Day 1 roundup

On the first day of CleanMed Europe 2016, we welcomed our 250 participants, coming from 26 countries and 5 continents we came together to discuss and plan strategies around sustainable healthcare during Europe’s leading conference on the issue.

The conference kicked off with a range of preconference events at four hospitals in Copenhagen and also a tour of the UN City building.

Global Green and Healthy Hospitals (GGHH) also hosted its first community meeting in Europe this morning, with representatives from hospitals and health systems from Taiwan, Australia, Norway, Sweden, Iceland, and Germany. Both member and non-member participants learned about GGHH and the resources and tools it provides to support the health sector in implementing sustainability and took part in discussions to share their experiences and approaches to reducing their environmental footprint. It was a great opportunity to deepen relationships with current members and invite prospective members to join the network.


GGHH launched its brand new Hippocrates Data Centre at the meeting, an innovative tool for members to track, benchmark, and analyse data on their sustainability programs. 

There were also 9 exhibitors from a wide range of companies exhibiting products and services aimed at the healthcare sector.


The conference was officially launched at 1.30pm, with the European premier of Heath Care Without Harm (HCWH)’s ‘Do No Harm’ video (, highlighting the organisation’s history and work over the last 20 years in the field of sustainable healthcare.

After this, HCWH Europe Executive Director Anja Leetz opened the conference by welcoming participants from all over the world and speaking about the moral imperative for the healthcare sector to truly fulfil its Hippocratic oath and ‘do no harm’ to the environment as well as the community it serves.


Dr Srđan Matić, Coordinator of the Environment and Health at the WHO echoed these sentiments when he spoke about the healthcare sector realising that it was “part of something larger” in terms of recognising it’s envionmental footprint.

Next, Eric Dupont, Cief of the Procurement Services Branch at UNFPA spoke of how they were the largest procurer of contraceptives in the world and how they could use this significant purchasing power to demand higher standards in terms of environmental protection. Dupont also spoke about how proud he was to work in a green building such as the UN City.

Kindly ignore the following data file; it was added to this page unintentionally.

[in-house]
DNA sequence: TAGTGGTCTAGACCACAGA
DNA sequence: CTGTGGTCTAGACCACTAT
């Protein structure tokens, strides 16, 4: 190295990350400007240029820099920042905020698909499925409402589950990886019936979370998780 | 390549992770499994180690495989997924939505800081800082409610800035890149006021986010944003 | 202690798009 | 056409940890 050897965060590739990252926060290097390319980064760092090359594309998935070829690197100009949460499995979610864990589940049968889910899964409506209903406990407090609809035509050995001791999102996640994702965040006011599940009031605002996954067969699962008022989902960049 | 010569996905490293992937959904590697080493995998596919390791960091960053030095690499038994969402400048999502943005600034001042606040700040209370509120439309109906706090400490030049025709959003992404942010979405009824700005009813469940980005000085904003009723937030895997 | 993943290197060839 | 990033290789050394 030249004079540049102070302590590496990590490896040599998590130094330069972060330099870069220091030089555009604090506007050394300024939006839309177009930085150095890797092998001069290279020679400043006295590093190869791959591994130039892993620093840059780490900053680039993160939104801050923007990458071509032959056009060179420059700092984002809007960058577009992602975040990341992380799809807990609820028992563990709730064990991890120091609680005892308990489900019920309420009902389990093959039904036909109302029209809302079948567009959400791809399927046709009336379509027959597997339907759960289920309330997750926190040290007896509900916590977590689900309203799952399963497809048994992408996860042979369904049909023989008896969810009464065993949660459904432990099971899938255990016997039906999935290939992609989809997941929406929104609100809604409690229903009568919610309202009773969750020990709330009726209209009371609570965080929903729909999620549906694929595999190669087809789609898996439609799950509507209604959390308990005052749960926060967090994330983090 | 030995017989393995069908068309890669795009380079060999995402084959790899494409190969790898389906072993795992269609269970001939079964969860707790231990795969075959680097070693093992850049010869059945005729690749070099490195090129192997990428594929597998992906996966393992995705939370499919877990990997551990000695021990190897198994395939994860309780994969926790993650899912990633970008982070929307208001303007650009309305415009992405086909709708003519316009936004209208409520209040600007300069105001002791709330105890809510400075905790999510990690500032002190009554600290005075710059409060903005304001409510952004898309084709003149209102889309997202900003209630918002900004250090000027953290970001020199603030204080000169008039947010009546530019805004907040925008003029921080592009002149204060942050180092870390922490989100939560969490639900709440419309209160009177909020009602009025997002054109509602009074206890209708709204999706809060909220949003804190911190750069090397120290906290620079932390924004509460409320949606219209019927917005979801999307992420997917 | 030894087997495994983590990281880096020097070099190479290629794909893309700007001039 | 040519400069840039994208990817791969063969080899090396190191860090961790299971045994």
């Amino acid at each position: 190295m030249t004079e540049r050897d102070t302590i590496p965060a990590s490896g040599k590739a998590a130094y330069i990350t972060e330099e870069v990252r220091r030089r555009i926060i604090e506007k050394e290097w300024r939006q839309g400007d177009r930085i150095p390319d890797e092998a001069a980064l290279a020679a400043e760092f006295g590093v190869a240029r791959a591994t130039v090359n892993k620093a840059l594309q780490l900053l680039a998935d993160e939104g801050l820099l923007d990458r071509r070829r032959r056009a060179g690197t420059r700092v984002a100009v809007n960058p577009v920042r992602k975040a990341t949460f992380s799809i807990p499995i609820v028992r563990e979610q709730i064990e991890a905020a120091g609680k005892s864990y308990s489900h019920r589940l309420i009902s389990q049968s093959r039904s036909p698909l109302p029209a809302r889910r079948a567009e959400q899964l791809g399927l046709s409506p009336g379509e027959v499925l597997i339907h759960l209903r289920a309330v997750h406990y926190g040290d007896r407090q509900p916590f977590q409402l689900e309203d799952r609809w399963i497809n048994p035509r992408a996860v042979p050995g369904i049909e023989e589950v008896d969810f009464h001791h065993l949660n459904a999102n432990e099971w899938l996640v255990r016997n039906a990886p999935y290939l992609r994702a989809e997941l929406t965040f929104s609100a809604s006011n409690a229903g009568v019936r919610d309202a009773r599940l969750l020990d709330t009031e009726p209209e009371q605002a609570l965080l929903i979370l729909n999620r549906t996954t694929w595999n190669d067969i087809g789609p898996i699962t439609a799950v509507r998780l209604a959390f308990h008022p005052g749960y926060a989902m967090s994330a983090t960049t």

Jens Madrup from The Capital Region of Denmark then spoke about the region’s green initiatives and the importance of cross-border co-operation and how climate change does not obey national borders. He also pointed out that the region produce 40% of their energy from wind energy but that this can be as much as 100% on particularly windy days.

Finally, Betina Bergman, Chief Procurement Officer with the Copenhagen Municipality outlined the challenges facing the city in terms of procurement and how they have managed to increase their procurement of organic food from 45-90% at no extra cost. She stated that the road to 90% organic food started by investing in education and diversity.


In the afternoon, there were a number of parallel sessions dealing with a wide range of topics such as chemicals, pharmaceuticals, procurement, and the carbon footprint of healthcare. 

In parallel session A2, Sustainable food in healthcare, which was hosted by Paola Hernandez of HCWH Europe, the speakers - Joyce Chen, Nina J. Spaabaek, and Shane Colgan – demonstrated how climate, health, and the global economy can be improved by simple steps such as promoting vegetarian nutrition (in Taiwan), providing organic food with the same budget in Gentofte Hospital (Denmark), or measuring and reducing food waste in the healthcare sector (in Ireland). The clear message coming from the session was simple - one meal can make a great impact!


Day one of CleanMed Europe 2016 finished with the afternoon plenary – ‘What does leadership for sustainable healthcare mean?’, where Nanna Skovgaard, Director of the Centre of Health Economics in Denmark, Sonia Roschnik, the International Lead with the Sustainable Development Unit in the UK, and Niels Lund from Novo Nordisk spoke about their experiences working towards sustainable healthcare.

Sonia Roschnik spoke about how increased efficiency has to be combined with innovation if we are to achieve true sustainability in healthcare. She also pointed out that collaboration is key and that we need everybody to work together. 

Finally, Neil Lund from Novo Nordisk highlighted that almost 27 million patients rely on their products and that good management can increase life expectancy and at the same time reduce the carbon footprint of healthcare. 

As the first day of CleanMed Europe 2016 drew to a close, participants left the UN City invigorated and excited by the day’s fascinating and enlightening discussions.

We look forward to welcoming everybody back for days two and three of CleanMed Europe and inspiring and encouraging the exchange of ideas as we all work towards sustainable healthcare in Europe.


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